For instance Ram wanted to execute a mortgage deed in favour of Rahul and Rohan was the attesting witness. Rohan received a personal acknowledgement from Ram about the execution of a deed but Rohan did not physically see or hear Ram execute the deed. This deed is validly attested as per the Indian law but is an example of ‘invalid attestation’ according to English law.
Landmark Case laws
Kumar Harish Chandra Singh Deo v Bansidhar Mohanty (AIR 1965 SC 1738)
In the present case it was held that as the object of attestation is to protect the executant from being required to execute a document by the other party thereto by force, fraud or undue influence, a party to the attestation cannot attest it. But any other party who is not a party to a deed may attest the document although he is a person interested in the transaction.
Padarath Halwai v Ram Narain (AIR 1915 PC 21)
In the present case the court observed that though the executants were pardanashin women, the two attesting witnesses recognized the ladies by their voices, and they say that they saw each lady execute the deed with her own hand. It was after that the attesting witnesses had put signatures on the document. Therefore, the document stands duly attested under Sec 59 of the T.P. Act, 1882.
M.L. Abdul Jabbar Singh v H. Venkata Sastri ( AIR 1969 SC 1147)
In the present case the importance of valid attestation is highlighted in matters of transfer of property; it is essential that the witness put his signatures animoattestandi i.e. with the intention of attesting. In the present case, however, there was no evidence that the registering officer put his signature on the document with the intention of attesting it; nor that he signed it in the presence of the executant.
Girja Dutt v Gangotri Datt Singh (AIR 1955 SC 346)
In the present case two persons had identified the testator at the time of registration of will and had appended their signatures at the foot of endorsement by the sub-registrar, were not witnesses as their signatures were not put animo attestandi.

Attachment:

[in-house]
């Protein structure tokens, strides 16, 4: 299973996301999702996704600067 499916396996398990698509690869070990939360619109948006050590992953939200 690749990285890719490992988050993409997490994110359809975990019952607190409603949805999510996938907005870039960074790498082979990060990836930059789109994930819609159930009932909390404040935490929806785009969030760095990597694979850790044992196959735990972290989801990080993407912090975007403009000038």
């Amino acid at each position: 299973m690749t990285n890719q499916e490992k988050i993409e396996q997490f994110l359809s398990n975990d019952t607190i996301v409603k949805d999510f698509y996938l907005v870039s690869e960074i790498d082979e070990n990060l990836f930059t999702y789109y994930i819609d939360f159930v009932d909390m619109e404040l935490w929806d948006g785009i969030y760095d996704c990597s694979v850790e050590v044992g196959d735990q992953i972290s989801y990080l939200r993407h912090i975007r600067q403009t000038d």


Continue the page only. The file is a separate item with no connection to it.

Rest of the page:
Bhagwat v Gorakh ( AIR 1934 Pat 93)
In the present case the court observed that though mere attestation of a document is no proof that the attesting witness is aware of the contents of the document. But where an attesting witness was present at the transaction and attested the documents after having heard the contents, it was held that he was estopped from challenging the right of the transferee.
1. X and Y were parties to a transaction, X being the mortgagor and Y the mortgagee but the money was advanced to X by Z. Z became the ‘attesting witness’. I t was a valid deed because Z is interested in the transaction but not a party to the transaction.
2. A, the son of a pardanashin lady B, takes the document inside the purdah, gets it executed and brings it outside and then the attesting witnesses put their signatures after receiving the acknowledgement from A and not from B. The deed executed is thus invalid.
3. X and Y, two attesting witnesses to a deed were not present at the same time to sign and affix their mark on the deed. The deed is valid as their simultaneous presence is not mandatory.
4. A, a boy 16years old is one of the attesting witnesses for the gift deed executed by A. The gift deed is invalid as A is a minor and is incompetent to become an attestator.
5. A and B executed a mortgage deed between them and C, A’s son became one of the attesting witnesses to which B objected. The deed is valid as there is no prohibition on relatives being attesting witnesses.
Frequently Asked Questions
1. What does ‘to attest’ mean?
To ‘attest’ means to sign and witness any fact i.e. the fact of execution by the executant.
2. What does ‘to execute’ mean?
To ‘execute’ means to write and to put signatures on the instrument.
3. What does the word ‘attesting’ signify?
The word ‘attesting’ in T.P Act means that a person has signed the document by way of testimony of the fact that he saw it executed. The party who sees the document executed is, in fact, a witness to it.
4. Is it mandatory to attest every transaction under the Transfer of Property Act?
The T.P. Act requires attestation but not in respect of every documents. Thus, where mortgages and gifts need to be attested, sales, exchanges or leases do not require attestation.
5. Is personal acknowledgement from the executant to the attestator sufficient for the attestator to attest the document?
Yes, Indian law permits personal acknowledgement by the executant as a part of the valid transaction but the acknowledgement should not be vicariously through any agent or any other person.
6. Is it a valid transaction under the T.P Act if the witnesses sign during the execution of a deed?
No, the attesting witnesses must sign only after the execution of the legal instrument/document is complete for it to be a valid attestation.
The above article gives an overview of attestation and the requisites of a valid attestation and the consequential circumstances under which an attestation will be valid or invalid. The article will give you a fair idea of how a legal instrument/document becomes a legally attested document under the prospects of law. The judicial precedents further throws light on all the disputes that can possibly take place during the attestation procedure and the lawful answer to it.